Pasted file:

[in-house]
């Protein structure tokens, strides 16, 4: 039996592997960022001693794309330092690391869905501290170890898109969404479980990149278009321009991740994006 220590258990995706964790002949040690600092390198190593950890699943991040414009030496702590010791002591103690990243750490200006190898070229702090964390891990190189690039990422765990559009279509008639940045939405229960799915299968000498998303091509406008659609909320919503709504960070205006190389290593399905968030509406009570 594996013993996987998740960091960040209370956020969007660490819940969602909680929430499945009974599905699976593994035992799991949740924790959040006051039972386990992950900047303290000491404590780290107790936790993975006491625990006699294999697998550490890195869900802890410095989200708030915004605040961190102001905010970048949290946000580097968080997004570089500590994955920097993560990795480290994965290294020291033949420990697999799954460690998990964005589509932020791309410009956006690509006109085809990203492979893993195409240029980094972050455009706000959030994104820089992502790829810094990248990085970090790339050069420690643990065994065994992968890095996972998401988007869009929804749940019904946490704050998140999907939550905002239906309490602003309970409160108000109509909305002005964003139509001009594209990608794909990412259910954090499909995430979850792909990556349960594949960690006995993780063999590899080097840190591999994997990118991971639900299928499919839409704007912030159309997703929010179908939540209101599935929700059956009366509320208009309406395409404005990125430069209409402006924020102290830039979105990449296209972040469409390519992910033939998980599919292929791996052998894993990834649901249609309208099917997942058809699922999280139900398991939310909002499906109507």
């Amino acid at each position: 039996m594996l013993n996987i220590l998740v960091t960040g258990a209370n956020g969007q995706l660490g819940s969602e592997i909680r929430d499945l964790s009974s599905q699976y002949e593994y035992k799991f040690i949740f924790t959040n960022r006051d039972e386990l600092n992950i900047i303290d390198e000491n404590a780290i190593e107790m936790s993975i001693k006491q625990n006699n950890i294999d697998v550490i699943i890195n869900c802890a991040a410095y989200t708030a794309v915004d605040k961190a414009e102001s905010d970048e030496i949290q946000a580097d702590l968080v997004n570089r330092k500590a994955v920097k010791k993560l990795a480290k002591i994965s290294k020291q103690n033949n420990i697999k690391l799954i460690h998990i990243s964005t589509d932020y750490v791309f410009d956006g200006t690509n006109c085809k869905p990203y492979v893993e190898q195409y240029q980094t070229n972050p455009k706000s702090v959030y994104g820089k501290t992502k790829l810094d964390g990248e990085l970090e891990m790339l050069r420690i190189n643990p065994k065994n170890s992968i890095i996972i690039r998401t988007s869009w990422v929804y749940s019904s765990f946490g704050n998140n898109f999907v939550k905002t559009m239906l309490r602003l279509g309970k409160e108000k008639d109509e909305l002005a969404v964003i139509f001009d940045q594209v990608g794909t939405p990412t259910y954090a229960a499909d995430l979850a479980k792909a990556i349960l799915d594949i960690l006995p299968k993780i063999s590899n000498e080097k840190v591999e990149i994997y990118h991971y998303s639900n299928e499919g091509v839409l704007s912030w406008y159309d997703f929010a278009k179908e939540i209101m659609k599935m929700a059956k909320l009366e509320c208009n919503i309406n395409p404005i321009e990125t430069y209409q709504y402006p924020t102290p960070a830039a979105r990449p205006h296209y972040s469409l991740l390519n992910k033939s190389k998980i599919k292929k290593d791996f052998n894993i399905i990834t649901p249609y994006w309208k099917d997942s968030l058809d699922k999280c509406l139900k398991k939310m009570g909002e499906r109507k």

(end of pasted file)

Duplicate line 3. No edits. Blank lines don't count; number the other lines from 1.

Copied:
């Amino acid at each position: 039996m594996l013993n996987i220590l998740v960091t960040g258990a209370n956020g969007q995706l660490g819940s969602e592997i909680r929430d499945l964790s009974s599905q699976y002949e593994y035992k799991f040690i949740f924790t959040n960022r006051d039972e386990l600092n992950i900047i303290d390198e000491n404590a780290i190593e107790m936790s993975i001693k006491q625990n006699n950890i294999d697998v550490i699943i890195n869900c802890a991040a410095y989200t708030a794309v915004d605040k961190a414009e102001s905010d970048e030496i949290q946000a580097d702590l968080v997004n570089r330092k500590a994955v920097k010791k993560l990795a480290k002591i994965s290294k020291q103690n033949n420990i697999k690391l799954i460690h998990i990243s964005t589509d932020y750490v791309f410009d956006g200006t690509n006109c085809k869905p990203y492979v893993e190898q195409y240029q980094t070229n972050p455009k706000s702090v959030y994104g820089k501290t992502k790829l810094d964390g990248e990085l970090e891990m790339l050069r420690i190189n643990p065994k065994n170890s992968i890095i996972i690039r998401t988007s869009w990422v929804y749940s019904s765990f946490g704050n998140n898109f999907v939550k905002t559009m239906l309490r602003l279509g309970k409160e108000k008639d109509e909305l002005a969404v964003i139509f001009d940045q594209v990608g794909t939405p990412t259910y954090a229960a499909d995430l979850a479980k792909a990556i349960l799915d594949i960690l006995p299968k993780i063999s590899n000498e080097k840190v591999e990149i994997y990118h991971y998303s639900n299928e499919g091509v839409l704007s912030w406008y159309d997703f929010a278009k179908e939540i209101m659609k599935m929700a059956k909320l009366e509320c208009n919503i309406n395409p404005i321009e990125t430069y209409q709504y402006p924020t102290p960070a830039a979105r990449p205006h296209y972040s469409l991740l390519n992910k033939s190389k998980i599919k292929k290593d791996f052998n894993i399905i990834t649901p249609y994006w309208k099917d997942s968030l058809d699922k999280c509406l139900k398991k939310m009570g909002e499906r109507k």